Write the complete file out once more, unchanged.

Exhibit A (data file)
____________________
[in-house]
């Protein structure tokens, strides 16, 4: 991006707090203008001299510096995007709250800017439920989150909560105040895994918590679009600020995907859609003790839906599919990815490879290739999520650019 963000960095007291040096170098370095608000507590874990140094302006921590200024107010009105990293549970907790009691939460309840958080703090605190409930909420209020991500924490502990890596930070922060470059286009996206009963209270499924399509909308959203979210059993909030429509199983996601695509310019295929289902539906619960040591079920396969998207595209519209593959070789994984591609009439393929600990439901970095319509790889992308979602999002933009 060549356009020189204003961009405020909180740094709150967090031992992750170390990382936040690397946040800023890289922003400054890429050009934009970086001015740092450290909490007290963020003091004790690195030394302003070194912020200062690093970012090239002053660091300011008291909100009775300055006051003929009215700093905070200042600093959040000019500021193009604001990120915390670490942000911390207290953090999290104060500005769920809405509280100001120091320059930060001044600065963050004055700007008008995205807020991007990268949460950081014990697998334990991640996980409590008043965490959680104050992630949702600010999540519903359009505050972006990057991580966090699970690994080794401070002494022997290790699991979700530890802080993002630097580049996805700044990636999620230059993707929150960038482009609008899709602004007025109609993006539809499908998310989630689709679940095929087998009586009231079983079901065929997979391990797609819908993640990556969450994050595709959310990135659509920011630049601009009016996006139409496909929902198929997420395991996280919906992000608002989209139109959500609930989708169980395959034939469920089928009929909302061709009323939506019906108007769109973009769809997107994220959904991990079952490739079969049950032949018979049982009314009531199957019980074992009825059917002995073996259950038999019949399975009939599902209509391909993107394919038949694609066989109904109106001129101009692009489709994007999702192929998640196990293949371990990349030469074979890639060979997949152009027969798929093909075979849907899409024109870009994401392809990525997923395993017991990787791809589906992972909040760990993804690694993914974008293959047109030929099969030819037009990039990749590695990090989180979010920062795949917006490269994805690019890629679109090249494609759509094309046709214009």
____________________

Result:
[in-house]
């Protein structure tokens, strides 16, 4: 991006707090203008001299510096995007709250800017439920989150909560105040895994918590679009600020995907859609003790839906599919990815490879290739999520650019 963000960095007291040096170098370095608000507590874990140094302006921590200024107010009105990293549970907790009691939460309840958080703090605190409930909420209020991500924490502990890596930070922060470059286009996206009963209270499924399509909308959203979210059993909030429509199983996601695509310019295929289902539906619960040591079920396969998207595209519209593959070789994984591609009439393929600990439901970095319509790889992308979602999002933009 060549356009020189204003961009405020909180740094709150967090031992992750170390990382936040690397946040800023890289922003400054890429050009934009970086001015740092450290909490007290963020003091004790690195030394302003070194912020200062690093970012090239002053660091300011008291909100009775300055006051003929009215700093905070200042600093959040000019500021193009604001990120915390670490942000911390207290953090999290104060500005769920809405509280100001120091320059930060001044600065963050004055700007008008995205807020991007990268949460950081014990697998334990991640996980409590008043965490959680104050992630949702600010999540519903359009505050972006990057991580966090699970690994080794401070002494022997290790699991979700530890802080993002630097580049996805700044990636999620230059993707929150960038482009609008899709602004007025109609993006539809499908998310989630689709679940095929087998009586009231079983079901065929997979391990797609819908993640990556969450994050595709959310990135659509920011630049601009009016996006139409496909929902198929997420395991996280919906992000608002989209139109959500609930989708169980395959034939469920089928009929909302061709009323939506019906108007769109973009769809997107994220959904991990079952490739079969049950032949018979049982009314009531199957019980074992009825059917002995073996259950038999019949399975009939599902209509391909993107394919038949694609066989109904109106001129101009692009489709994007999702192929998640196990293949371990990349030469074979890639060979997949152009027969798929093909075979849907899409024109870009994401392809990525997923395993017991990787791809589906992972909040760990993804690694993914974008293959047109030929099969030819037009990039990749590695990090989180979010920062795949917006490269994805690019890629679109090249494609759509094309046709214009």